Pollinators, Pests and Diseases
Molluscs, Nematodes and Other Pests
Fungal, Bacterial and Viral Diseases
Harvesting and Handling
Alterations in Composition during Storage
Controlled Atmosphere Storage
Crop Production and Storage
Future Prospects for Utilizing Jerusalem Artichoke
... a wealth of information of exemplary quality and quantity .... The presentation of its contents alone takes up seven pages. The authors have compiled an in-depth account of a rather unique plant species. ... the author's own extensive bibliography of more than 2,000 references ... is representative for the level of detail and the wealth of information that can be found throughout the publication. It is also representative of the immense expertise of the two authors who put 25 years of research into this timely review of research. ... This publication serves as a valuable single source reference for all aspects of Jerusalem artichoke, and can only be highly recommended.
—Thomas Brendler, Plantaphile, Berlin, Germany, in Economic Botany, 2009, 63(4)
…The authors consider [the Jerusalem artichoke] to be an underexploited resource and have cited a ‘diverse and representative cross section of publications’ to provide access to the relevant literature and patents. Indeed, there is a list of patents on Jerusalem artichoke relating to medical and veterinary, food, drink and nutraceuticals, animal feed, non-food industrial applications as well as to genetic manipulation and biotechnology, cultivation, and plant breeding. …The key chapter is on genetics and plant breeding, as utilization will be dependent on such advances… the book represents a very useful account of the state of the knowledge of the Jerusalem artichoke.
—Richard Wilkins in Experimental Agriculture, Vol. 44, 2008
…a very useful source of up-to-date information for both, experimental botanists, biochemists and physiologists, as well as for specialists, who are interested in the breeding, cultivation and many-sided utilization of this crop.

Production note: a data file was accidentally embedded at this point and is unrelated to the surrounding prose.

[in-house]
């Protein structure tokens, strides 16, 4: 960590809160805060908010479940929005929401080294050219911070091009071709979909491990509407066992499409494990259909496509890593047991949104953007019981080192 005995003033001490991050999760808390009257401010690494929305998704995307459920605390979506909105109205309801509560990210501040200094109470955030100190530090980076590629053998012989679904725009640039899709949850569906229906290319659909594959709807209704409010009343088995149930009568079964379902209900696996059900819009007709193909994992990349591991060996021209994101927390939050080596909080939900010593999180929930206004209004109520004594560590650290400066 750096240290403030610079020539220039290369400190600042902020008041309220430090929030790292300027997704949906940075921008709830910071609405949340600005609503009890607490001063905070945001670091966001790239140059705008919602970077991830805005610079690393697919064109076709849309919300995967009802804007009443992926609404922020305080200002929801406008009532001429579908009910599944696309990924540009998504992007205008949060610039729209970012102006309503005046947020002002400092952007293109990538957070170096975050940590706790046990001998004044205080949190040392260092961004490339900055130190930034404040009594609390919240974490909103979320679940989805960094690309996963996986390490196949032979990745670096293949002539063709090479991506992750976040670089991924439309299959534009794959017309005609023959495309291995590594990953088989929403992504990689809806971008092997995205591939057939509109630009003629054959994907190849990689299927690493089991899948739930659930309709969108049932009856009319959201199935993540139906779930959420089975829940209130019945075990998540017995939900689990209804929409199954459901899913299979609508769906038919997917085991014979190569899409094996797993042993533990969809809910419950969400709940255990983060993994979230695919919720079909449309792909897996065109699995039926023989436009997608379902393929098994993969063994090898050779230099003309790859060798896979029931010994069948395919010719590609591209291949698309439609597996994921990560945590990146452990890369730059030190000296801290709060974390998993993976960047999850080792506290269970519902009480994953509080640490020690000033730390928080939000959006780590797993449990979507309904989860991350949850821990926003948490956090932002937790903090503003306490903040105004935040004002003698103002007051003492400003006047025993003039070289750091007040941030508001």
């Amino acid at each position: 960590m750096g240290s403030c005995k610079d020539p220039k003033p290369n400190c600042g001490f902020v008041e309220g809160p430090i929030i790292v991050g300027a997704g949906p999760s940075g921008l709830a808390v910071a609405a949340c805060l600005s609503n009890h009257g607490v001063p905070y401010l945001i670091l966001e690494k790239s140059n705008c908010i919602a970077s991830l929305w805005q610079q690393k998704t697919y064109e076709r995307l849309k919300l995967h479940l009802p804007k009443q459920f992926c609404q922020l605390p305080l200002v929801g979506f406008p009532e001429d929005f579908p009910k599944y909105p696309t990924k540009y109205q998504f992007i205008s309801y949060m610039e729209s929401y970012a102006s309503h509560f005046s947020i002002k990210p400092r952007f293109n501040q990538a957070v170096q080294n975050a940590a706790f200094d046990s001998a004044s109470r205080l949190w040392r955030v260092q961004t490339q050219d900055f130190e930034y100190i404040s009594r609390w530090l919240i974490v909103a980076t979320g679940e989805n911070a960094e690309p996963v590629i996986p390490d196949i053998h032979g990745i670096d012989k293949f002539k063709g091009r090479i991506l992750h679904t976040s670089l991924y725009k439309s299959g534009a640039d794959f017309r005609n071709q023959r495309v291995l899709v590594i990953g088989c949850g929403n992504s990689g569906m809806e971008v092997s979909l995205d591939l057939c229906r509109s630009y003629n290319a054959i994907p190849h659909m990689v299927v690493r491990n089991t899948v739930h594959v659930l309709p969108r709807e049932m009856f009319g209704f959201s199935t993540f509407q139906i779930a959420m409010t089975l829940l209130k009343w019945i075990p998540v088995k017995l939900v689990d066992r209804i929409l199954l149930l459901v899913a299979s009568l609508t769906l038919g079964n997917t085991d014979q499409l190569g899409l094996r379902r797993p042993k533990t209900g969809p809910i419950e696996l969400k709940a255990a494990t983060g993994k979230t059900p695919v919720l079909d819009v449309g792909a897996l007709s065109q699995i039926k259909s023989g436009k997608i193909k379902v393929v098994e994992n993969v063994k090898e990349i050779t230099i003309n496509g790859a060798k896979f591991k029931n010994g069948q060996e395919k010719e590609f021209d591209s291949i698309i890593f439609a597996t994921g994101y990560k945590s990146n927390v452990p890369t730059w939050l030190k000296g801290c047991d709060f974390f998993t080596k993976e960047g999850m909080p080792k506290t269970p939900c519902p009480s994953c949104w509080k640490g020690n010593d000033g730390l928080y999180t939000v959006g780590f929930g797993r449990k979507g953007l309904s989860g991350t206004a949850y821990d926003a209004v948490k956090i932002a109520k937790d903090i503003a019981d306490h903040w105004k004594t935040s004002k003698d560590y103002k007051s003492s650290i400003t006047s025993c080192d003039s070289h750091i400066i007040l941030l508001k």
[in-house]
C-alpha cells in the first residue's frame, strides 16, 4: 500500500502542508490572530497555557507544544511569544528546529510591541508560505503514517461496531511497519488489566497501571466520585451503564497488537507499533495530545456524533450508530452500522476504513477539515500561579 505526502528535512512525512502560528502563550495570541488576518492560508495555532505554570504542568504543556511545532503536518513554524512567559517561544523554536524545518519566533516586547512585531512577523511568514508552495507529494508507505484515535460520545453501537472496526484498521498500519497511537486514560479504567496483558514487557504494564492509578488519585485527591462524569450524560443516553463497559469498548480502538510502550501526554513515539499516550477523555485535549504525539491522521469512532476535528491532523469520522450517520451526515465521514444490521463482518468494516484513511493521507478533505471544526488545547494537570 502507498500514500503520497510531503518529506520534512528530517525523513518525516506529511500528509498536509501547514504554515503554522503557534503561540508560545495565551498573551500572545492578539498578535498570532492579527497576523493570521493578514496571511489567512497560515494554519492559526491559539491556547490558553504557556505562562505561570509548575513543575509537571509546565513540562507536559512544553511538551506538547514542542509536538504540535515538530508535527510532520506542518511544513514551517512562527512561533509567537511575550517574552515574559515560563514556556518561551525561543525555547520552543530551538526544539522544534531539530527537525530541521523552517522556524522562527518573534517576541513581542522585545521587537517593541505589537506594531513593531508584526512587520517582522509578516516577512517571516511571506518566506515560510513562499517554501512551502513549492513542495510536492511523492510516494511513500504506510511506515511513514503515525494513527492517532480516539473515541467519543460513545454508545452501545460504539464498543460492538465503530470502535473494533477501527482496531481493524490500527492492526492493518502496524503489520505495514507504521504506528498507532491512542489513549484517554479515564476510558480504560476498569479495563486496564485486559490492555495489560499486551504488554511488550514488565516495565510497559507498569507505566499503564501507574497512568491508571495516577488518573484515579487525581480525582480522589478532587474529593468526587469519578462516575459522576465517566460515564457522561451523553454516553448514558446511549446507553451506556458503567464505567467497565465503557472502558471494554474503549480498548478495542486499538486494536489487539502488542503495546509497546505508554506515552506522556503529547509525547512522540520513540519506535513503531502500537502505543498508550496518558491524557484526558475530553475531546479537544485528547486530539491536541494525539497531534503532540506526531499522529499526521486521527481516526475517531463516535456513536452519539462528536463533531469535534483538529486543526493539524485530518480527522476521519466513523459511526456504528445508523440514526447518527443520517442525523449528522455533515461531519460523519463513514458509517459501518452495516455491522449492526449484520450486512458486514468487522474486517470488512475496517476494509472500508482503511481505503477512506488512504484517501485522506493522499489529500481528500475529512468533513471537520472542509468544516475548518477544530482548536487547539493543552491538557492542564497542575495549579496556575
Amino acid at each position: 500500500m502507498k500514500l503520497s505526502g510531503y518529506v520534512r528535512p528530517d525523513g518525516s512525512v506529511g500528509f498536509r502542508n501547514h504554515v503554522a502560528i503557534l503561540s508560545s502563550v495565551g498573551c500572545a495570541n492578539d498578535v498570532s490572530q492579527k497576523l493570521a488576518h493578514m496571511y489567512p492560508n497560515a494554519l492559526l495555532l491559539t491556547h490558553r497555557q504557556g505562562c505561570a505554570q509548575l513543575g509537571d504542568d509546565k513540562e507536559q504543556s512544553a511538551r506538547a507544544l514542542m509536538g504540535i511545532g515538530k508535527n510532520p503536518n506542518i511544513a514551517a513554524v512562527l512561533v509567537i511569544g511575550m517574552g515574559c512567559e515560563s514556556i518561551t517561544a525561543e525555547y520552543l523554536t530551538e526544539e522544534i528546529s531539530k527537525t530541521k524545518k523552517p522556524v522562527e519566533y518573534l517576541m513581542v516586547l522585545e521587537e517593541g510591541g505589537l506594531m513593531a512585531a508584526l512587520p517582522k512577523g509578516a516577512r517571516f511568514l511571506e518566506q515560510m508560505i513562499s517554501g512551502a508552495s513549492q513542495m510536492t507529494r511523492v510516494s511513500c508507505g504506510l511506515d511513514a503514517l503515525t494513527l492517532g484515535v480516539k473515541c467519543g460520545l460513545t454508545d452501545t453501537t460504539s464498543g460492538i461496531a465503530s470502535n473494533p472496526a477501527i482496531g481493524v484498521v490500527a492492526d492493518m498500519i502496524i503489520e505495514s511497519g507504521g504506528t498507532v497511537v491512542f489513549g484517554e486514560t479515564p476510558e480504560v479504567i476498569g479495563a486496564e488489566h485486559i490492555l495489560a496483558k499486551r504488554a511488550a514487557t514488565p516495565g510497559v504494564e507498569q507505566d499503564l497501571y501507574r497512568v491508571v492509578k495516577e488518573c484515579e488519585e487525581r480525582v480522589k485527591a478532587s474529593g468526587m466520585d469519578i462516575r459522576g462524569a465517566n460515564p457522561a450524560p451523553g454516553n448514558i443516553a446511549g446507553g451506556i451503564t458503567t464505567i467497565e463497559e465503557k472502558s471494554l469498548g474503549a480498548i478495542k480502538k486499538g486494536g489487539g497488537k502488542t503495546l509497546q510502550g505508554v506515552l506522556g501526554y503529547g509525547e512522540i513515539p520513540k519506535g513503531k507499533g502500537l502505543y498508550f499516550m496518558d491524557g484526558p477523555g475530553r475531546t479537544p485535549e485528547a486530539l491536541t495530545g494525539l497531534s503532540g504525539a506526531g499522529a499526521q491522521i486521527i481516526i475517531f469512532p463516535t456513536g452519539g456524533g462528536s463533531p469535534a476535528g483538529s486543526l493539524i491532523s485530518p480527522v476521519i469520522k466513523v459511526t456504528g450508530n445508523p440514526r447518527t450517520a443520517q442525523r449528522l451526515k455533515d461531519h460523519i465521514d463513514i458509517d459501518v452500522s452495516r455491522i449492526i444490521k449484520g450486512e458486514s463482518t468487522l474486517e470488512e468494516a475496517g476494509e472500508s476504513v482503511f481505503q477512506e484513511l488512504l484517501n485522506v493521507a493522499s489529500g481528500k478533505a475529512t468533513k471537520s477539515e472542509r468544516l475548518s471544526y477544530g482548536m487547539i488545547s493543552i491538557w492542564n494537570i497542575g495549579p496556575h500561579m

If we look to Earth plant resources, we can find that nature’s storehouse is truly huge. …Some of these ‘‘alternative crops’’ are the wild plants, but some of them, like Jerusalem artichoke, are old species cultivated in ancient time. …summarizes our knowledge about nomenclature, origin, and history of Helianthus tuberosus. …a very interesting overview on physiological processes determining photosynthetic productivity of Jerusalem artichoke plants. …provides a detailed description of the latest research on this ‘old-new alternative’ crop, is well and systematically organized, reader-friendly with many clear tables, graphs, draws and some photos and is carefully edited. Each chapter is supplemented with rich bibliography, but at the end of book a list of issued patents that refer to Jerusalem artichoke and a subject and Latin binomials indexes are included. I would highly recommend this publication to all who are interested in alternative crops, for agriculture educators and students as well as for farmers because this book covers the subject comprehensive on scientific and practical point of view.
—D. Choluj, in Acta Physiol Plant, 2008